Population health by definition is a lifetime process and depends heavily on consumer engagement to promote healthy behaviours and compliance with care plans; however, Ontario consumers remain a significant untapped resource in the transformation journey. We must establish a partnership culture with consumers related to both care management as well as community engagement, and not merely selective participation on planning committees. Partnership must mean an end-to-end relationship, using the concept of extended reach, moving knowledge to the consumer rather than moving the consumer to the ‘point of knowledge’.

Other jurisdictions have forged strong partnerships with consumers10 13 14 19, based on ‘extended reach’ in order to maintain a connection between the clinical team, the patient and family. This partnership and extended reach are supported in many ways including coaches or navigators, home nursing support or community champions, as well as through partnerships with both private sector and public organizations under a ‘team sport model’. We need consumer partnerships to reinforce care plan compliance for patients managing chronic conditions, or patients in high cost segments such as complex care or eldercare. We also need consumer partnerships in order to rapidly introduce preventive programs designed around behaviour change. This partnership goes hand-and-glove with funding innovation, since we need consumer compliance with care plans in order for the health system to deliver value!

In the UK, Bradford’s Bangladeshi community has established a ”seniors show the way” project to train champions in the community, via the NHS Altogether Better Program5. In a similar way, the Shropshire Health Authority established a network of 150 young champions to extend to the community using social media6. The Netherlands Buurtzorg Neighbourhood model of care has received international recognition by partnering home nursing with the family and patient7. Other jurisdictions have also recognized that resources beyond the health care system are required, defining partnership and extended reach as a ‘team sport’, as demonstrated by Jersey Health Call and Check Program15 in partnership with Jersey Post, or via potential private partnerships such as Best Buy’s transformation of their Geek Squad to support home monitoring devices and security in a growing elderly market.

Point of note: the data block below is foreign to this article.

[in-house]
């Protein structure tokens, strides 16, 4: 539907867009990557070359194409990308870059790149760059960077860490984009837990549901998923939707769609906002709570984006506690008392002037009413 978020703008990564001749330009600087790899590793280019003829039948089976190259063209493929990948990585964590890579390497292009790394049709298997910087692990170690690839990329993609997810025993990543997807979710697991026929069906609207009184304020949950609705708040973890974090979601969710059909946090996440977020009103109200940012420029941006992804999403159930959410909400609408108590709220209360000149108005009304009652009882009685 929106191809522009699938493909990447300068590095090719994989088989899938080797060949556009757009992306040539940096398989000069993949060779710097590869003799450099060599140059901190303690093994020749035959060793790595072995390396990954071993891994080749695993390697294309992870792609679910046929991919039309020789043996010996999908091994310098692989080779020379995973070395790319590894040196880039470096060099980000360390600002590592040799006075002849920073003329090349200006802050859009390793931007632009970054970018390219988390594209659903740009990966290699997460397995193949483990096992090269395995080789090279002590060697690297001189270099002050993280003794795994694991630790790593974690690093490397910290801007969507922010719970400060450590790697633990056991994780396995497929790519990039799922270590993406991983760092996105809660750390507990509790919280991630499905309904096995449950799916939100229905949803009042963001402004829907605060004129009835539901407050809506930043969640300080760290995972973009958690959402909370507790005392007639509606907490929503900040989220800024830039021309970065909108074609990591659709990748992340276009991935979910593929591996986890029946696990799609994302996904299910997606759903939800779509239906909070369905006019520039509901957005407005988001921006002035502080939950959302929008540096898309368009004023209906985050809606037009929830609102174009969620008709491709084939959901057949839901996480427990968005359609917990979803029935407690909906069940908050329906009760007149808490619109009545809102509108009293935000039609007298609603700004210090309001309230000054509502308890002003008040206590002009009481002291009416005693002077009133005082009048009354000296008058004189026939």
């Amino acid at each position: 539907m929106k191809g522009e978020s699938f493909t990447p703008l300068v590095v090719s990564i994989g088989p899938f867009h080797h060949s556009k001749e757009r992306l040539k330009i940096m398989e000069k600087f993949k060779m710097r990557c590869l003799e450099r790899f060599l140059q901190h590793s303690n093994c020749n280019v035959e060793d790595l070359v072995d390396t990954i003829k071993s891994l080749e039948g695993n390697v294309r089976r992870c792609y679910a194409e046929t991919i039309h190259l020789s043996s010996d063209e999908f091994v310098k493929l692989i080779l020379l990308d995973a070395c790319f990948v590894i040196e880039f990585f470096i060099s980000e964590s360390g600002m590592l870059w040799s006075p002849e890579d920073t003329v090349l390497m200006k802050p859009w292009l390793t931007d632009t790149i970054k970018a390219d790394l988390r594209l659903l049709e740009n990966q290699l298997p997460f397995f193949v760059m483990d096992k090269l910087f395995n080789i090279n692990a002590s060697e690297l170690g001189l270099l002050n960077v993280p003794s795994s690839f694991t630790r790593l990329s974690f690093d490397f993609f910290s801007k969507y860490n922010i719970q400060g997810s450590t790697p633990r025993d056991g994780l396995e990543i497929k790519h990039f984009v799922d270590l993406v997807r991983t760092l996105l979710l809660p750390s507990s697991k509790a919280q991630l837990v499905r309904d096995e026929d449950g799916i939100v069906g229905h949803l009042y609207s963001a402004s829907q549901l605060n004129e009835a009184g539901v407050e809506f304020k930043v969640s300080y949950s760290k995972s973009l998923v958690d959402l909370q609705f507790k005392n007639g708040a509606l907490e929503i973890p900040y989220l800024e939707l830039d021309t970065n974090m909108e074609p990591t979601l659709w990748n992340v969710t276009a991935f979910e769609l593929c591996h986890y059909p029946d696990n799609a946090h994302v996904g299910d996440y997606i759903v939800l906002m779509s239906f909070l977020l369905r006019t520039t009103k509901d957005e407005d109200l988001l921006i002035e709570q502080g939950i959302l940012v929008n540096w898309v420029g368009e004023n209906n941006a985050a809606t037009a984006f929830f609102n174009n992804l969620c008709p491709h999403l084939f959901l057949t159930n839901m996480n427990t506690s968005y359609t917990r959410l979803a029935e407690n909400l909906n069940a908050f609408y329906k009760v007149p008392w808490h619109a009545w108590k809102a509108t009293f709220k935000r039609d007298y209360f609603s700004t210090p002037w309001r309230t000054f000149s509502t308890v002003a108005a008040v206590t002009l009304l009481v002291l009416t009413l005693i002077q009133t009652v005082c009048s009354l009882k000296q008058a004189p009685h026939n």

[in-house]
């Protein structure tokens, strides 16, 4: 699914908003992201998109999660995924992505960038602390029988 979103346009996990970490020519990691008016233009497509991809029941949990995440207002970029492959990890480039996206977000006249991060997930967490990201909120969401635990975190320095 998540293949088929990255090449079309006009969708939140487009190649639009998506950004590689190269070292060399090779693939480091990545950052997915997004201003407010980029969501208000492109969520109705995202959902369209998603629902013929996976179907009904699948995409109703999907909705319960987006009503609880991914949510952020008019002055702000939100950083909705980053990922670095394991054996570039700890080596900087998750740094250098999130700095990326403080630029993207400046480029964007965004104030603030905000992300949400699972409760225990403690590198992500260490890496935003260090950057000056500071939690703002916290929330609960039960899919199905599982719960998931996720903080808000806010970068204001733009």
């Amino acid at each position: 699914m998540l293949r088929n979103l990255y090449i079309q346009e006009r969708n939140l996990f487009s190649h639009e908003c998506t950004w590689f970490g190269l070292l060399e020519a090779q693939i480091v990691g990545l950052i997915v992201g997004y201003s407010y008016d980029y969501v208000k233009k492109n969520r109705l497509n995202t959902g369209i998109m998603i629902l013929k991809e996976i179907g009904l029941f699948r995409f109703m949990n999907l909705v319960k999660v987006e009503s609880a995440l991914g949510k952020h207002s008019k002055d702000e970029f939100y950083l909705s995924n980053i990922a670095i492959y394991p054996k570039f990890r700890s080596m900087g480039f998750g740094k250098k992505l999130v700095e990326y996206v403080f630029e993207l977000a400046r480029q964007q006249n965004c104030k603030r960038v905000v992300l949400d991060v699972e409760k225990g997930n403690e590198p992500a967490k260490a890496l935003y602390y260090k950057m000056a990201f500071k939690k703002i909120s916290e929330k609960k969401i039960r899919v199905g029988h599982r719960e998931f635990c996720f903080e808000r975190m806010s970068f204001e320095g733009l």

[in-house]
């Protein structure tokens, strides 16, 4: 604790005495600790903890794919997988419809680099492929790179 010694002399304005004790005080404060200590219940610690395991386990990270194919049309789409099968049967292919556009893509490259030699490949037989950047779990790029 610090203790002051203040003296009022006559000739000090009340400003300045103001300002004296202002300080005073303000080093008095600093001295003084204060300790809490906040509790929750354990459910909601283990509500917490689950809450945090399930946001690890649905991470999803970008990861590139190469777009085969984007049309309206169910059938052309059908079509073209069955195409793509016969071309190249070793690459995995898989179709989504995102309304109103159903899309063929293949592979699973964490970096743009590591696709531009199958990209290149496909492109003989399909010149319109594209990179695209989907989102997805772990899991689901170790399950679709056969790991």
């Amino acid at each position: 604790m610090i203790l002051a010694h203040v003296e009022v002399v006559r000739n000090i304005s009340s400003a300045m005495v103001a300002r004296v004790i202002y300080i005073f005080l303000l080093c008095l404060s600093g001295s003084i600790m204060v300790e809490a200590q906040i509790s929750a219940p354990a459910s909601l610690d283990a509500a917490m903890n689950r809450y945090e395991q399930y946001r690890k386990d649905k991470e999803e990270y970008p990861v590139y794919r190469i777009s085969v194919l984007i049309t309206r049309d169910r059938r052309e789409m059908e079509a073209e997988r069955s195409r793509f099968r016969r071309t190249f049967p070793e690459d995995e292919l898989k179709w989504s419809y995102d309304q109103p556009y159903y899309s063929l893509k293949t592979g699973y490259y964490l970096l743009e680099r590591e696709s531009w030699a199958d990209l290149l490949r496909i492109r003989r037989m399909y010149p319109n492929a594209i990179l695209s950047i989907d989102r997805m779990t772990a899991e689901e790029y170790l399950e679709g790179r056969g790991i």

In addition, unlike other industries who have focused on the ‘end consumer’, the health system has not embraced the ‘health care manager’ or HCM in each Ontario household, as the ‘end consumer’. The HCM typically manages the health of their spouse, children and aging parents, as well as their own health. Frequently referred to as the ‘sandwich’ generation, we must leverage the HCM, engaging them on family health schedule management, education-based behaviour change, and care plan compliance tools. We must do this at scale across Ontario in order to enable consumers to see a seamless view of Ontario’s health system, regardless of their place of residence or OHT relationship.

HCMs, of course, can be patients as well as carers for patients in their family circle. Through the same digital channel that enables clinical-administrative processes, healthcare content can be served up directly to patients who opt to this digital channel, supporting critical processes such as behaviour change, care plan compliance, e-consults, and remote monitoring or virtual care, tailored by segment. More important, this extended reach is not local or regional, since HCMs can support aging parents from anywhere in Ontario, other Provinces, or in fact globally.

Again, by framing the problem as improving the health of the population, and given the 13 million in Ontario, we have no choice but to embrace a stronger partnership with consumers, supported by extended reach. This scale of consumer engagement, supporting self-management at home as well as behaviour change and compliance, can only be enabled by digital process integration, tailored to each population segment. This must not be defined at an OHT level!

Process Integration and Organizational Change